You can actually cultivate the pandan plant at home without having to go to a nursery to purchase a pot. You can visit your local supermarket or wet market, and select leaf stalks with tiny roots at its base. Then all you have to do is to place them in water for the roots to grow further, and thereafter, plant them in potting soil.

In Singapore, one of the most beloved ways to utilise this plant is to use its essence or extract for pandan chiffon cake, but an easier way to use pandan leaves is to boil it with ginger and lemongrass to create a warm and nourishing drink, especially for a cold rainy day. I’ve seen my mum-in-law make the drink using dried ready-made leaves that she purchased from the supermarket, so if it’s too much of a hassle to prepare it from scratch, that can be an option as well. But it isn’t all that difficult to throw the ingredients together in a pot, right? And having it fresh is always better 🙂 Here’s a simple recipe for the drink.

SSWF-Lemongrass&GingerDrink1
Lemongrass, ginger and pandan drink (Photo credit)

Basil
There are many different kinds of basil that you can grow at home, but the most common ones here are Sweet Basil (or called Genovese Basil) and Thai Basil.

sweet basil

Genovese Basil (Photo credit)

thai basil

Thai Basil (Photo credit)

Grow your basil plant in a sunny place, and you can propagate the plant via cuttings. Always use fresh basil whenever possible, and if you are cooking it, add it into your food at the last moment to retain its flavour.

There are different ways to use the herb: Genovese basil can be used with tomatoes and mozzarella cheese in a caprese salad or for a bruschetta, while the Thai basil can be used in a stir-fried pork or beef dish, or as an aromatic garnish for Southern Vietnamese pho. If you are bored of the usual tomato or cream based sauces for your pasta, you can also use Genovese basil to make your own pesto with pine nuts or walnuts. Here’s an easy classic pesto sauce recipe that you can refer to.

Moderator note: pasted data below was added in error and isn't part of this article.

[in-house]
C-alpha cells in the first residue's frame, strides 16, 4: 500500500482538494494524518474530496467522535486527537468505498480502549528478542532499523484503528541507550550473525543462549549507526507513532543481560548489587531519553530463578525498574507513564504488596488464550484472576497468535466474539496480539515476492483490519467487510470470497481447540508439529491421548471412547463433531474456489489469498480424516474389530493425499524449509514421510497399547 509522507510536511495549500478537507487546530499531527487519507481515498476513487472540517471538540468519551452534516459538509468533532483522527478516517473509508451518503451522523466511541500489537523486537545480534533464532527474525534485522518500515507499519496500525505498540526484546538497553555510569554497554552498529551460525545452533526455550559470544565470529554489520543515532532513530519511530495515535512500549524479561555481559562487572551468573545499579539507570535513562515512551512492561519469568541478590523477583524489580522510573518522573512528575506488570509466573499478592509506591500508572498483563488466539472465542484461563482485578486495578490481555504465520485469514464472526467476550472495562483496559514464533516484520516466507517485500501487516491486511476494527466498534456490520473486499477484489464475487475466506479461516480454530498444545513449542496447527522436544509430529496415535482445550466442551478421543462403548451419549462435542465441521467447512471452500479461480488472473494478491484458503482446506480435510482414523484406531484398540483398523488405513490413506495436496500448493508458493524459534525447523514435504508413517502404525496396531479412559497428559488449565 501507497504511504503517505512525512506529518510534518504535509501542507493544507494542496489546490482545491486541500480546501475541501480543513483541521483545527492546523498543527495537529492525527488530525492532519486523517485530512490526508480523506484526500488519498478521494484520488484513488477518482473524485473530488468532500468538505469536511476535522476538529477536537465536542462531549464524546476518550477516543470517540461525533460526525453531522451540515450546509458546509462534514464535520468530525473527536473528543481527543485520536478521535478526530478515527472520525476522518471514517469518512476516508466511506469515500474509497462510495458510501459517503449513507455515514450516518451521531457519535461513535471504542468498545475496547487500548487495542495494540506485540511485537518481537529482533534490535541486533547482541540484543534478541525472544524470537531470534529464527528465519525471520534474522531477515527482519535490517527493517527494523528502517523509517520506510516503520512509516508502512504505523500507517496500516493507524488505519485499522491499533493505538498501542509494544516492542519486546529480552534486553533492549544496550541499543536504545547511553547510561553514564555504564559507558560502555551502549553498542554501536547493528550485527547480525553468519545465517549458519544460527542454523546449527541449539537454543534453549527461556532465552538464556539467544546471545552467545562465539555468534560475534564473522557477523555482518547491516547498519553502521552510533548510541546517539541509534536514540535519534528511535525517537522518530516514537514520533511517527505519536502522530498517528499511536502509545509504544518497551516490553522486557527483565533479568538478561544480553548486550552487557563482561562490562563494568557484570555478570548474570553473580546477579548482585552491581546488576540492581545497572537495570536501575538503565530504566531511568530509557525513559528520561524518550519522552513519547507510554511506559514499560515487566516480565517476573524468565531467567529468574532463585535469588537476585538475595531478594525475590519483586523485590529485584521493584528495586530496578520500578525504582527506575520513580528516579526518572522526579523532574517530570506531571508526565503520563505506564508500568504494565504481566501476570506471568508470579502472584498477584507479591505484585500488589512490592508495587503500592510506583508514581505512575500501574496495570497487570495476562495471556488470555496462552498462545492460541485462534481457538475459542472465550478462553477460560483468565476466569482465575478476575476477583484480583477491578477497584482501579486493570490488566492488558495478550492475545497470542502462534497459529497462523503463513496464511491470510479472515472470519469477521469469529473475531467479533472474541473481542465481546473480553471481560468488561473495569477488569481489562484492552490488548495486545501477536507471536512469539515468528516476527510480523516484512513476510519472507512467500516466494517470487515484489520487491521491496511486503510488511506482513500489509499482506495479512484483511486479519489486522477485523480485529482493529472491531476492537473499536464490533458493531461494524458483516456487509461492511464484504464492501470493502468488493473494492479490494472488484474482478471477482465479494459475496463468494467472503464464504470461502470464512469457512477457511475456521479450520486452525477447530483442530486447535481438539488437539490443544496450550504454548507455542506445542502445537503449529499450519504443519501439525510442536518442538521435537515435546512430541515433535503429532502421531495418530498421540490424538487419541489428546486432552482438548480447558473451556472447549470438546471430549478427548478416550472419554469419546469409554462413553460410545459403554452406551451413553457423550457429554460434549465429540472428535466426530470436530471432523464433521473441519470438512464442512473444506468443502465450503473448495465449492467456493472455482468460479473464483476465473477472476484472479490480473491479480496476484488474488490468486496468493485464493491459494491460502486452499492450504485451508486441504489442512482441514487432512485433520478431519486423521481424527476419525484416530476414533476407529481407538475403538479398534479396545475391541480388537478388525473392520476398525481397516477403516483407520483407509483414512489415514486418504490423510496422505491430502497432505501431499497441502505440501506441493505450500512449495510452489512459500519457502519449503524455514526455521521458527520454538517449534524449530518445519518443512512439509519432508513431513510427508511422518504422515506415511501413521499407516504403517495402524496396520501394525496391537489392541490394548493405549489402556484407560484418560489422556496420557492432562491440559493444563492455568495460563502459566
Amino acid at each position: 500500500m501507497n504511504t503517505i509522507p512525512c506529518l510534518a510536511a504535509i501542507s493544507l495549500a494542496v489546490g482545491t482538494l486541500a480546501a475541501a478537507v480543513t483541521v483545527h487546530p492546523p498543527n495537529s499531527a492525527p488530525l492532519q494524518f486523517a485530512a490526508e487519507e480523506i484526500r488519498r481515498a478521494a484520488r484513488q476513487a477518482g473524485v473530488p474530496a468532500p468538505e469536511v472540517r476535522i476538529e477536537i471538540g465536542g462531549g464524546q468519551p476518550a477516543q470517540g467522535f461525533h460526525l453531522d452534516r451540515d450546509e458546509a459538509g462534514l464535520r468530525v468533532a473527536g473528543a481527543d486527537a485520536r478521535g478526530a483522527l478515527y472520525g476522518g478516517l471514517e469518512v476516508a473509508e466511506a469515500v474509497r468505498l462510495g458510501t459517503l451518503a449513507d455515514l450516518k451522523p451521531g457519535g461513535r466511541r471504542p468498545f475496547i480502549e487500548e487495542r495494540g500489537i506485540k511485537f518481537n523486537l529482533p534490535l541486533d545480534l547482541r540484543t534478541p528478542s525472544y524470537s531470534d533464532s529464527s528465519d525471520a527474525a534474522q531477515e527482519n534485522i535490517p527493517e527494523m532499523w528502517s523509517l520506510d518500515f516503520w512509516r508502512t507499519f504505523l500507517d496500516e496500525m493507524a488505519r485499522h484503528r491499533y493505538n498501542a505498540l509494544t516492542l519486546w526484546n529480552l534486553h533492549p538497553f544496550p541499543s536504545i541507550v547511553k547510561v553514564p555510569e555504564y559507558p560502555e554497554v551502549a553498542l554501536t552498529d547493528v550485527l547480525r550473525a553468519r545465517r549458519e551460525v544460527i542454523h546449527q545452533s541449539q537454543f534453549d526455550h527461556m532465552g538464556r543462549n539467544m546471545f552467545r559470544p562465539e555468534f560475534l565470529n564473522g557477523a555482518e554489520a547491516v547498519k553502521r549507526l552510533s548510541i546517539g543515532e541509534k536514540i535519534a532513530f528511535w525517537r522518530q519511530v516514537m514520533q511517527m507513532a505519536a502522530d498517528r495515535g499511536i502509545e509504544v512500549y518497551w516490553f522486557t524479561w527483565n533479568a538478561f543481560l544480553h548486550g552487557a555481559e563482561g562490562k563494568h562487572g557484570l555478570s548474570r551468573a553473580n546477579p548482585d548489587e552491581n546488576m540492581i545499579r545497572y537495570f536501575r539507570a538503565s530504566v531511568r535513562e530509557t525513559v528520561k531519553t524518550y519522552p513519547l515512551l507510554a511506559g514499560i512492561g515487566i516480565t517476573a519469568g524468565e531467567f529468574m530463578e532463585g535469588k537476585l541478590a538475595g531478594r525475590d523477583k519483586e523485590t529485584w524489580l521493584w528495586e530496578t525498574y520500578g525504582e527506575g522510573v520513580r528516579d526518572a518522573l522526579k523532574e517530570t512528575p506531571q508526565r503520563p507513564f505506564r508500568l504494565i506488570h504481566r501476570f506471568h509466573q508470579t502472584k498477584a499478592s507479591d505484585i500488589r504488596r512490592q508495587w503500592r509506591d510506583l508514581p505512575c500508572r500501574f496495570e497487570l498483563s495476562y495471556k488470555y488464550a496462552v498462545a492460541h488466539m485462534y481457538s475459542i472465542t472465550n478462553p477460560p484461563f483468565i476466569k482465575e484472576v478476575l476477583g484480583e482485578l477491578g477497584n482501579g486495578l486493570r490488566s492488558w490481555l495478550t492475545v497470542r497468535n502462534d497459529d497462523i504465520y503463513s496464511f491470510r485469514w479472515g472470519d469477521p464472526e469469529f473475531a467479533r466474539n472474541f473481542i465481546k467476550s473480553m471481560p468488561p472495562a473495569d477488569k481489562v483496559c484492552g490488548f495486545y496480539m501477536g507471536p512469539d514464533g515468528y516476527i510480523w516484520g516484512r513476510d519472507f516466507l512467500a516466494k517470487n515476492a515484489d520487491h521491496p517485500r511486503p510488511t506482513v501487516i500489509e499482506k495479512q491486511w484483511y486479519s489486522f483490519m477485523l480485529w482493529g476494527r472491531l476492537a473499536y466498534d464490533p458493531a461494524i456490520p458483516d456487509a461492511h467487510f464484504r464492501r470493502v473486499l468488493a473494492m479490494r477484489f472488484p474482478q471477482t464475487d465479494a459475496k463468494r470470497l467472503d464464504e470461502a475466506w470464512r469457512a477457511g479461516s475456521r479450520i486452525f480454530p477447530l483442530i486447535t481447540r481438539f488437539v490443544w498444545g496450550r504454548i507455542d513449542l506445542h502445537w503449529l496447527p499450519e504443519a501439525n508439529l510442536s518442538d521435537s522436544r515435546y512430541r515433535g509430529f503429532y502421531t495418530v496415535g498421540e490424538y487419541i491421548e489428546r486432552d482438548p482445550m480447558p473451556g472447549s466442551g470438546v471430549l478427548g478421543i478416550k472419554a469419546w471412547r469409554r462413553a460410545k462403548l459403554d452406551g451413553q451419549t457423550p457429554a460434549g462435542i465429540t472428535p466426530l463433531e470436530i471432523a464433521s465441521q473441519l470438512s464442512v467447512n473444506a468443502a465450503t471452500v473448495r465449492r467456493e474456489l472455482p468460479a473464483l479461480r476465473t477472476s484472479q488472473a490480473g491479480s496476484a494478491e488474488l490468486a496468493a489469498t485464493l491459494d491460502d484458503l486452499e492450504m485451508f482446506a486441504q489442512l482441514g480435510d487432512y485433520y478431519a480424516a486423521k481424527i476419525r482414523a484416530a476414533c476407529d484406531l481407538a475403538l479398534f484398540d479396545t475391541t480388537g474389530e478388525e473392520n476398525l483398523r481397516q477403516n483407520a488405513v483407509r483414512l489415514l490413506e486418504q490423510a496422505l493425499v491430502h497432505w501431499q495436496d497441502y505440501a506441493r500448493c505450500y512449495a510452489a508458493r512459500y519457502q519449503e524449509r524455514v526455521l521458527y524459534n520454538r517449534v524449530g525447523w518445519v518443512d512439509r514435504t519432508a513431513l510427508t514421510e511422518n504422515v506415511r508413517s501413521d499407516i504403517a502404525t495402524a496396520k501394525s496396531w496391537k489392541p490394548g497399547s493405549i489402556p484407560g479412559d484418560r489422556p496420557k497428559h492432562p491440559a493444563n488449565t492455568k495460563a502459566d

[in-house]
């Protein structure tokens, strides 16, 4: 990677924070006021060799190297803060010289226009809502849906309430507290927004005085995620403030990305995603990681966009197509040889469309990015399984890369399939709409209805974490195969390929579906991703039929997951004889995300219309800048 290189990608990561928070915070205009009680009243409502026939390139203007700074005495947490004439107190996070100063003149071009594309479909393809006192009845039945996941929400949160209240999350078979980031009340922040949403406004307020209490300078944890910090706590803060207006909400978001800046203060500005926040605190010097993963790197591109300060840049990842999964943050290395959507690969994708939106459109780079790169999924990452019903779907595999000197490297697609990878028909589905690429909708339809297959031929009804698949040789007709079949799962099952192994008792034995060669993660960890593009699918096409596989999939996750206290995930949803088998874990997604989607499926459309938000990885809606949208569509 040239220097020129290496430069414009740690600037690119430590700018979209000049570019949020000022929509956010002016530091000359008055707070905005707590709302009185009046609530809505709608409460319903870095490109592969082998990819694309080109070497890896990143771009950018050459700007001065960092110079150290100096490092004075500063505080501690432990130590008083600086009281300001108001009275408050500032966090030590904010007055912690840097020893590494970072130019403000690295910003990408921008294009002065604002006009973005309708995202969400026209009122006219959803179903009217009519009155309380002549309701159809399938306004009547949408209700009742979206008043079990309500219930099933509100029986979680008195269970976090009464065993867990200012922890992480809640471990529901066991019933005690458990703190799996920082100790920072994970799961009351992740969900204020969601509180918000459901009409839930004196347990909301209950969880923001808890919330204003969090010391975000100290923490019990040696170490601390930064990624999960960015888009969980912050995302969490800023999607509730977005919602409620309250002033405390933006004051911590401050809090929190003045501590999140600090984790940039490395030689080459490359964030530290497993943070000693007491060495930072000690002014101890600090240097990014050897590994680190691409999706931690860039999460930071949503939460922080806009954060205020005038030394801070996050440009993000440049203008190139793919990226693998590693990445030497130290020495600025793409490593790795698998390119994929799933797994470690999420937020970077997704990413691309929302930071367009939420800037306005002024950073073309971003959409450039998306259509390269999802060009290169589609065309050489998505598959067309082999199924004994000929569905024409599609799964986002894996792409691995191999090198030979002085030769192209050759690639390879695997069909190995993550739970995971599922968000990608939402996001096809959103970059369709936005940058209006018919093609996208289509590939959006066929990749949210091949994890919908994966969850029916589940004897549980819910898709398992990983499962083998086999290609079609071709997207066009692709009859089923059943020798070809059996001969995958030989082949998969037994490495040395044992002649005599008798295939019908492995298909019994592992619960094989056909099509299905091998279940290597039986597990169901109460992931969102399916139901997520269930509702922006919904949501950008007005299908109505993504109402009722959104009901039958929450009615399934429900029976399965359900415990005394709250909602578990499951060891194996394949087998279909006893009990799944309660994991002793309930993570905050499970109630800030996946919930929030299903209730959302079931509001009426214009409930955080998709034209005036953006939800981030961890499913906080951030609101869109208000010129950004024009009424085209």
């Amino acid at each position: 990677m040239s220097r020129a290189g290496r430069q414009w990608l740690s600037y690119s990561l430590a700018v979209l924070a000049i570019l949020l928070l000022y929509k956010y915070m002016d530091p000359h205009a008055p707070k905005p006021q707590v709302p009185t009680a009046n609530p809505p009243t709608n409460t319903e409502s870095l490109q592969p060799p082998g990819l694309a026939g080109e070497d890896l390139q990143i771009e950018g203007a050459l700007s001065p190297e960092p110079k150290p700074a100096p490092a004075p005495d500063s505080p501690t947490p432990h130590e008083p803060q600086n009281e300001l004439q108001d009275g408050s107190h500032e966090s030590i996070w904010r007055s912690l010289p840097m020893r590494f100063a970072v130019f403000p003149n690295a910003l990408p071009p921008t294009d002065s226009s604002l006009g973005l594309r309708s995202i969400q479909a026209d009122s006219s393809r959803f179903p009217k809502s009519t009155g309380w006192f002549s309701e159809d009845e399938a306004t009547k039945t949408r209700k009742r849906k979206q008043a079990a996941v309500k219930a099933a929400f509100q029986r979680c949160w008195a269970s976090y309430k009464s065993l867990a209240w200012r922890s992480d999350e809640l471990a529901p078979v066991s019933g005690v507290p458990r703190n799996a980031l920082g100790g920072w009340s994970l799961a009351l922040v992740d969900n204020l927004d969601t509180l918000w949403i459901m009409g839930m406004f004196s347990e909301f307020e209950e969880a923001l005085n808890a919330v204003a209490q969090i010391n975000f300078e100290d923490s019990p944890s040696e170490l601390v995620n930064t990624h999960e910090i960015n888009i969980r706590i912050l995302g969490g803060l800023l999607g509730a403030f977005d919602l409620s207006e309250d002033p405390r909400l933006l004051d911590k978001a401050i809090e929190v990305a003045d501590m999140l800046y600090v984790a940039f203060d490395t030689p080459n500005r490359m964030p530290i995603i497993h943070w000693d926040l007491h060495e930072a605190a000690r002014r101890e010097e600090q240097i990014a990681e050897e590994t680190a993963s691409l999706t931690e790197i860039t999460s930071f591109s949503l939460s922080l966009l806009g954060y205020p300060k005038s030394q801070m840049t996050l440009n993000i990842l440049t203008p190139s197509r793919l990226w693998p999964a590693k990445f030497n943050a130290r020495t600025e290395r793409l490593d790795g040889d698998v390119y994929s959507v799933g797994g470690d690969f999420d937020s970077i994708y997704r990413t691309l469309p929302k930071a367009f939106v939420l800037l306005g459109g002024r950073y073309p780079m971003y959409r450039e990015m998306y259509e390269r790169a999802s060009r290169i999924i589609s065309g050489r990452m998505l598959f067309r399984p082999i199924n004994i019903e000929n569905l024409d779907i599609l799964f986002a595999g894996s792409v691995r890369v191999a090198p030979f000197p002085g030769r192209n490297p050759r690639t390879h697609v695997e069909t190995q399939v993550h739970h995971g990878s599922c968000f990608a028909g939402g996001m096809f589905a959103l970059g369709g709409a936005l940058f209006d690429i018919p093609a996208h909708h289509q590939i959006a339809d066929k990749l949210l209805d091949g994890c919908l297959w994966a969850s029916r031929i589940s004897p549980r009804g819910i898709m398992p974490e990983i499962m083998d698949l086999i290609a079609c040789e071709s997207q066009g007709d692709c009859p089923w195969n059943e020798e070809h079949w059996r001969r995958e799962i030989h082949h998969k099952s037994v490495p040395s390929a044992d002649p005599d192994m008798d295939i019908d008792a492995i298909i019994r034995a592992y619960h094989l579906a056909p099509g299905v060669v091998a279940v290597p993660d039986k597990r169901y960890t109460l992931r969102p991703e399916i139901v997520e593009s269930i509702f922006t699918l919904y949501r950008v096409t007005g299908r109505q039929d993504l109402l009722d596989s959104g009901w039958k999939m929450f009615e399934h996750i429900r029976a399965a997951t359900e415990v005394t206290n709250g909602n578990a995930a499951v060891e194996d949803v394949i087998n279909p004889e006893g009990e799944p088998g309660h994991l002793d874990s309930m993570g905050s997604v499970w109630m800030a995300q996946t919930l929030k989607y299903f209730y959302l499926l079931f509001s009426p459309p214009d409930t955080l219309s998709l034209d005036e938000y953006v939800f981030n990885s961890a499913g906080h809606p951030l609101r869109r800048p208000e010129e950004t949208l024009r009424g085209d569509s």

Spring onion
Also known as scallions or green onions, you can just use store-bought spring onions (cut to about 3 cm to 4 cm stalks, including the roots), place them into water and wait for the green shoots to grow before using them. Take note that the flavour of the re-grown spring onions will be milder.

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I know some of you may find it too much of a hassle and would rather just pop by the supermarket to get them (true that), and to be honest, I would do that too because they are so readily available, but the process of seeing the little green stalks grow from the roots can be quite satisfying. For those with children, it can be an interesting green project that you can do with your kids. Just imagine the excitement as they see the plant grow and when they harvest the spring onions! 🙂

I do know of people who hate the taste and smell of spring onions (my hubby hates them, I love them), but I like using it as a garnish to add some freshness and colour to a dish. Spring onions can be used in so many ways, and I chanced upon this recipe of a scallion-ginger sauce in the Straits Times that can be used to accompany meats and even instant noodles… Delish!

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I can imagine scooping a dollop of this yummy sauce over grilled chicken or just over a bowl of rice 🙂 (Photo credit)

 

Need some ideas on how to structure and grow your first herb garden? You can visit the following websites for some inspiration:
10 Tips To Start Your First Herb Garden In Singapore
10 Cool DIY Ideas to Grow an Indoor Herb Garden